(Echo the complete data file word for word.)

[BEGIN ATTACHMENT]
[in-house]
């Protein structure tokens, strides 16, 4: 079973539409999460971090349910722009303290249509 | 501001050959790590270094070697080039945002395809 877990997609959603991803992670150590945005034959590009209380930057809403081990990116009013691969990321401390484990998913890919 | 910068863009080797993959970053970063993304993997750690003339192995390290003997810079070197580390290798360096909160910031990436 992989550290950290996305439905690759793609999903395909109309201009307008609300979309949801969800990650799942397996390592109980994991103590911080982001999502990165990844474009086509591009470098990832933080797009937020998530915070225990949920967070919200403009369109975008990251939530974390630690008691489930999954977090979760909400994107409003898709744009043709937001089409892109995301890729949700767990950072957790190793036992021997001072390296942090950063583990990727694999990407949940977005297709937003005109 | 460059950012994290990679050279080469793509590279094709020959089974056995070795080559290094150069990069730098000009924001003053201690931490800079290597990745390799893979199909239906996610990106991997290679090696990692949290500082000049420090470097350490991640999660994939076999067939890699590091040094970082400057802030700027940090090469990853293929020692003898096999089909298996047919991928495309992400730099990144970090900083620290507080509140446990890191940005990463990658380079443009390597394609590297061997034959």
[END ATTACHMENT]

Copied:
[in-house]
């Protein structure tokens, strides 16, 4: 079973539409999460971090349910722009303290249509 | 501001050959790590270094070697080039945002395809 877990997609959603991803992670150590945005034959590009209380930057809403081990990116009013691969990321401390484990998913890919 | 910068863009080797993959970053970063993304993997750690003339192995390290003997810079070197580390290798360096909160910031990436 992989550290950290996305439905690759793609999903395909109309201009307008609300979309949801969800990650799942397996390592109980994991103590911080982001999502990165990844474009086509591009470098990832933080797009937020998530915070225990949920967070919200403009369109975008990251939530974390630690008691489930999954977090979760909400994107409003898709744009043709937001089409892109995301890729949700767990950072957790190793036992021997001072390296942090950063583990990727694999990407949940977005297709937003005109 | 460059950012994290990679050279080469793509590279094709020959089974056995070795080559290094150069990069730098000009924001003053201690931490800079290597990745390799893979199909239906996610990106991997290679090696990692949290500082000049420090470097350490991640999660994939076999067939890699590091040094970082400057802030700027940090090469990853293929020692003898096999089909298996047919991928495309992400730099990144970090900083620290507080509140446990890191940005990463990658380079443009390597394609590297061997034959």